Come learn the one communication skill you can't live without!
MillsWyck Minute Podcast
In this brief speaking tip, Alan talks about mistakes and how you should respond when you make a mistake while speaking.

The MillsWyck Minute Podcast is full of practical, short, and fun speaking tips. Listen to them on the go or use them to start discussions with your team. You can also catch each MillsWyck Minute at the end of every episode of the KEY5 Speaker Podcast, the podcast for speakers, by speakers.
Are You a Speaker in Need of Professional Videos?
The Key5 Speaker's Conference is a half day event designed for professional speakers. If you're a paid professional speaker (or want to be!) looking for a complete, high quality video marketing library to promote your business then this conference is for you. You'll walk away with a full suite of marketing videos and still shots taken in front of a 100+ person live audience. Key5 is held in an upscale venue and produced by a professional video crew with 7+ cameras and professional audio and lighting. Watch testimonials  from the last Key5 event.

If you become a Key5 speaker, you can receive a  special discount  on any of our spring 2019 Workshops to help get you "speaker-ready." Just email us at
Don't delay, grab your seat now to catapult your speaking business!
Upcoming Public Workshops
Mar 4-5 (only 1 seat left) , May 6-7, Aug 19-20, Nov 18-19

Mar 6
Sneak Peek Video
Here's a sneak peek video at what a workshop from MillsWyck Communications is really like:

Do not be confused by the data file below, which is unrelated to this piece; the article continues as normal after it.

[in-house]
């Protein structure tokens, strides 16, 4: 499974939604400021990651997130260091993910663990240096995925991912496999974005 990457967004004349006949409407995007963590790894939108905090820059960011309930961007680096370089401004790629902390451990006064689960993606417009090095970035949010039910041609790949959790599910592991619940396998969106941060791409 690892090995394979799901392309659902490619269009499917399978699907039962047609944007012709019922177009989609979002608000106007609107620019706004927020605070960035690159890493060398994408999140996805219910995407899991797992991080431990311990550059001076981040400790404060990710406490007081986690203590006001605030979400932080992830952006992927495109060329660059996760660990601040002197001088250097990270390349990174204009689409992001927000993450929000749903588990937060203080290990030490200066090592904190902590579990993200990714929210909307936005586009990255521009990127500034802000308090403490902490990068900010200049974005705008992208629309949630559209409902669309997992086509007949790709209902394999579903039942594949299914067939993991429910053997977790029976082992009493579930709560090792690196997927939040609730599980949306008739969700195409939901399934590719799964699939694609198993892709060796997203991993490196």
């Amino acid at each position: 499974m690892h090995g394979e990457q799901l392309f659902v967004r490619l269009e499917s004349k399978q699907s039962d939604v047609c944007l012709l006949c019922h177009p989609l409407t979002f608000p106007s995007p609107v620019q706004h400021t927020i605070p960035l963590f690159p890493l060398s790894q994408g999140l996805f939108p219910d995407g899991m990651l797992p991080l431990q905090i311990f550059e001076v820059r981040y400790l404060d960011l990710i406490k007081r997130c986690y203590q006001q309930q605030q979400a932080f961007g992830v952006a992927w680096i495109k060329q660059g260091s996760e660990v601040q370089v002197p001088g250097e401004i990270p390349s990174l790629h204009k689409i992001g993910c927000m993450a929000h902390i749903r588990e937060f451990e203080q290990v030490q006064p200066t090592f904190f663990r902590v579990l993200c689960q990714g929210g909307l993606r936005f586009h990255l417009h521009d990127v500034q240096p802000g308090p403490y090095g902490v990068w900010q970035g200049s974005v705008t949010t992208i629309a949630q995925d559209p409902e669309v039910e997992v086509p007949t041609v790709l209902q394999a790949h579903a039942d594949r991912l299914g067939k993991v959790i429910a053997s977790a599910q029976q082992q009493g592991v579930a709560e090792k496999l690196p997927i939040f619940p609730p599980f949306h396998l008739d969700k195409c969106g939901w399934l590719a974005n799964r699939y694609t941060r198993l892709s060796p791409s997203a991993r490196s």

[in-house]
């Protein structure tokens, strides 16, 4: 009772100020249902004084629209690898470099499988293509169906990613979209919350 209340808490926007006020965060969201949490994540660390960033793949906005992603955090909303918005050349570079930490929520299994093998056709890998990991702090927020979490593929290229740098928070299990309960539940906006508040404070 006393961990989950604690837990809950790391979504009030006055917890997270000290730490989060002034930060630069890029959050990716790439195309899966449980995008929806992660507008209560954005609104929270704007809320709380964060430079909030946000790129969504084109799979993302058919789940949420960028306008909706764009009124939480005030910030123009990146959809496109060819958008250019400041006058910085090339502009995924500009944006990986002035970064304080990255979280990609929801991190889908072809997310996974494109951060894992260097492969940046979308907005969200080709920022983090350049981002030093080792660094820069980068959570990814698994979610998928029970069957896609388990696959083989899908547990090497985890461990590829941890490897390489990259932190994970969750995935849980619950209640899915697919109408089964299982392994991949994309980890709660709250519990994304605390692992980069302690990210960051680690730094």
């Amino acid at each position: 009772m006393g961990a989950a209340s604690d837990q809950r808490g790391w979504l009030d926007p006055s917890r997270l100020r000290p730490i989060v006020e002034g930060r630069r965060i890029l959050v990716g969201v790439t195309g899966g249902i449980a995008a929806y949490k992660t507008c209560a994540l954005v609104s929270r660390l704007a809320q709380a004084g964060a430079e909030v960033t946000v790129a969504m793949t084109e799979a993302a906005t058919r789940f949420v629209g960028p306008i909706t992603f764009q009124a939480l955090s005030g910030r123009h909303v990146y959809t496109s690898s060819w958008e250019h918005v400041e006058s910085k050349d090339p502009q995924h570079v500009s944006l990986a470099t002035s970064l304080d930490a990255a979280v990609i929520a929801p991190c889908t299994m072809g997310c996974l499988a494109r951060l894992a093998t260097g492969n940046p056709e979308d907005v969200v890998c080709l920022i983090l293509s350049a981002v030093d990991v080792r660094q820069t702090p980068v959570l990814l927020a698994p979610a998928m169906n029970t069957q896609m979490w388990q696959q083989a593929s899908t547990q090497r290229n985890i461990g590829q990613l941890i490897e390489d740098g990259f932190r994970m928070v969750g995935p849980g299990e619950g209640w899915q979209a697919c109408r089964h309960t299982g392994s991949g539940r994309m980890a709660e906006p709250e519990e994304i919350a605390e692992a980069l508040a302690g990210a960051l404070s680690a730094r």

Need a Speaker for your Event?
Alan believes the power of Communication and the power of a Coach give you the ability to change a person, an organization, a community, and the world.

Keynote and Workshop Topics:
  • Winning Communication - Strategies to Connect and Convince
  • Why Modern Business Communication is Killing Productivity (and what you can do about it)
  • The Silver Bullet: The One Skill Every Communicator Should Use
  • Sound Like You Feel: How to Express Passion When You Speak
  • Coaching to Win: The Four Corners of Behavior Change
  • The Four Questions: How to Win at What Matters
For more information, check out Alan's speaker website at or contact him directly about your event at 

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MillsWyck Communications
Communication matters. What are YOU saying?
Alan Hoffler, Philorator (Teacher & Lover of Speaking)
(919) 386-9238 

Alan Hoffler is the Executive Director and Principal Trainer at MillsWyck Communications. He is a Trainer, Speaker, Author, and Coach who passionately moves others to effective and engaging communication.